Predictable Phases of the Moon:
The Eight Phases of the Moon
In the course of 29.5
days, the moon goes through eight different phases – from New
Moon to Waning Crescent. What causes the moon to look so
different during the month? The answer is “angles” – how the
moon, sun, and Earth are lined up. What does this alignment mean
to how we perceive the moon’s illumination?
The sun is always illuminating the moon; however, depending on
where the moon and Earth are in their respective orbits
(relative to the sun), the sunlit and shadowed portions of the
moon will look different. And, since the Earth and moon orbit at
known rates, the phases of the moon can be predicted, charted,
The moon begins each new cycle as a New Moon. This is when the
moon is between the Earth and sun (approximately aligned), with
the sun illuminating the back of the moon. From Earth’s
perspective, the moon looks to be in shadow as the illuminated
part is hidden from view.
The other major phase of course is the Full Moon. This is when
the moon falls in approximate line with the Earth and sun again,
but this time, the moon is on the other side of the Earth. Thus,
the illuminated part of the moon is facing us and appears to be
completely round. Full.
Most of us are familiar with the crescent shape, which is curved
and appears to be less than half of a moon. This is a good way
to remember the crescent phases – there are two. Paired with
either “waxing” (which means “expanding”) or “waning” (which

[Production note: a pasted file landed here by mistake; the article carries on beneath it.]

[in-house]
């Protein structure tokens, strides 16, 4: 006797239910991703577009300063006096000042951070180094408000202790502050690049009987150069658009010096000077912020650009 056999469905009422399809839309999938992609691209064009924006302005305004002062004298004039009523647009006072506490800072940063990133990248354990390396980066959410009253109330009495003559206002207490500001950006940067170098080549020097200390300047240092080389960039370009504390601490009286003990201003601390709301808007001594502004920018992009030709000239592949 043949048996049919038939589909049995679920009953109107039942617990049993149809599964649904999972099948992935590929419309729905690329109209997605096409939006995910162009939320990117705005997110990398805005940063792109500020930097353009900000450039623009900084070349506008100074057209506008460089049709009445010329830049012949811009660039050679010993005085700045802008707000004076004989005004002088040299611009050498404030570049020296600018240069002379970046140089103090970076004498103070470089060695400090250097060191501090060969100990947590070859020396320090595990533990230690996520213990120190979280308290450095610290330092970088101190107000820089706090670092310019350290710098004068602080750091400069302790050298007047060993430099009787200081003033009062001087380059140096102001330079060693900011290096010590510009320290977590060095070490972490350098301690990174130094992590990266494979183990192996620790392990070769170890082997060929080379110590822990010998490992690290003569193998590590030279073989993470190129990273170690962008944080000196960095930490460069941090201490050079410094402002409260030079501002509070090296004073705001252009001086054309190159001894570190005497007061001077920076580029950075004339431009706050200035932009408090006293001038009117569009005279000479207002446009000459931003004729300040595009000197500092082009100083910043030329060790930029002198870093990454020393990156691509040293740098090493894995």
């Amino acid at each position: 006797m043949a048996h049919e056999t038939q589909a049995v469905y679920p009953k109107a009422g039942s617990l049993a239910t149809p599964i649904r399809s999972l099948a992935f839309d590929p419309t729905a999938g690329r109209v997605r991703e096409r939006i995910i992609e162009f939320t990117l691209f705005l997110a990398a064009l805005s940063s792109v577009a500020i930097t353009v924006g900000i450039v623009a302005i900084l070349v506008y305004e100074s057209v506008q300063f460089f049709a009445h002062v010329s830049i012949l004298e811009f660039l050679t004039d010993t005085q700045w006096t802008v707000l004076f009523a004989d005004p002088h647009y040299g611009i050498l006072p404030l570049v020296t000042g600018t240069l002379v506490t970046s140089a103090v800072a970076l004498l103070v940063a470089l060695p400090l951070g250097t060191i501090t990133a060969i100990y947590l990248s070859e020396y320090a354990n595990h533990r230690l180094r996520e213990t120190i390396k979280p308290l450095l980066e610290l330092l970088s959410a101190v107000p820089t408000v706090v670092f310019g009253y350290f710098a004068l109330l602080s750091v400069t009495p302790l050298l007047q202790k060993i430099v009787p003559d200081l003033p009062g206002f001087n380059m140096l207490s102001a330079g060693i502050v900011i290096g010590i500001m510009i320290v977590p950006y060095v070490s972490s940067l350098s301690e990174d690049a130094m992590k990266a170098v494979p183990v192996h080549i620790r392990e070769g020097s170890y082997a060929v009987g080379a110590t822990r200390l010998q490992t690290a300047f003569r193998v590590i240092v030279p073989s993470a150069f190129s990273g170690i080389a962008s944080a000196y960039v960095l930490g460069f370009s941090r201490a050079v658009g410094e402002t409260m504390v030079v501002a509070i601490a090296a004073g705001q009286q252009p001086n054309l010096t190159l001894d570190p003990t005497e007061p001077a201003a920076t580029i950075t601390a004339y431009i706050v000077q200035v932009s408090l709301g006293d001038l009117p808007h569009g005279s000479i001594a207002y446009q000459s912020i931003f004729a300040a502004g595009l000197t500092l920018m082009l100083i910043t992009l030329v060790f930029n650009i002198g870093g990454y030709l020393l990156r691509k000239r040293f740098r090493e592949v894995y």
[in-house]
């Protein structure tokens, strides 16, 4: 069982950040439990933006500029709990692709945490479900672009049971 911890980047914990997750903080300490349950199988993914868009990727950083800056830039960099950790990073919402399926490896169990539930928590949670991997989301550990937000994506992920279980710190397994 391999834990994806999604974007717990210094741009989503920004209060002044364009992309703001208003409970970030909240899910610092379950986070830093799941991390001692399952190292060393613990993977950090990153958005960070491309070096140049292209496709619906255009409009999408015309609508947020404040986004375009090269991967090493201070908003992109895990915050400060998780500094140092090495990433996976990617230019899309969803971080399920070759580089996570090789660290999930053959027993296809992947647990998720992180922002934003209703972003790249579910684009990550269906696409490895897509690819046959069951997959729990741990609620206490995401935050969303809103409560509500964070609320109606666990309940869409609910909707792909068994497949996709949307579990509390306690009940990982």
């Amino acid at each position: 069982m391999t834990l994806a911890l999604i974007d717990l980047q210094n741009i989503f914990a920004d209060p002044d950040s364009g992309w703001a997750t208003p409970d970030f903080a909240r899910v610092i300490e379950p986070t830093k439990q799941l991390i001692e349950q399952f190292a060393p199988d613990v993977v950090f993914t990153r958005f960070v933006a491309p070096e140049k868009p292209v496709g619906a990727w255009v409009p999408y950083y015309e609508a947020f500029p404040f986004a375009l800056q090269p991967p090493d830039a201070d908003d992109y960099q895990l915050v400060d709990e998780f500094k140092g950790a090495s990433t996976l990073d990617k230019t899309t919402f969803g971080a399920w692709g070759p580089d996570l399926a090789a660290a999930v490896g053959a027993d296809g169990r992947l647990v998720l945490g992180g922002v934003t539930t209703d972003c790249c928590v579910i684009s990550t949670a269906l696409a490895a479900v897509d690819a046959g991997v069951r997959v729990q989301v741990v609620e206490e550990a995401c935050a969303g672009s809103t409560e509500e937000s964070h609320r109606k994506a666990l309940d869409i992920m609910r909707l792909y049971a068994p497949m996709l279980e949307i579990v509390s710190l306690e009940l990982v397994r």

means “shrinking”), the crescent is the associated shape for the
2nd and 8th phases.
The other term to remember is “gibbous” which is the opposite of
“crescent” for the moon cycle. Gibbous simply describes the moon
when more than half of it is illuminated. There are two phases
with this name, again paired with “waxing” and “waning” to
properly describe where in the cycle the phase is.
Thus, in order, the eight phases of the moon are:
New Moon | 2. Waxing Crescent | 3. First Quarter
Full Moon | 6. Waning Gibbous | 7. Last Quarter | 8. Waning
Did you know:
“synodic period” takes approximately 29.5 days. This means that,
for an observer on Earth, it takes the moon this long to return
to the same position (relative to the sun).
you know – it actually only takes the moon 27 days to
complete its orbit. Only, because the Earth is also moving along
its own orbit, two days are added on to account for Earth’s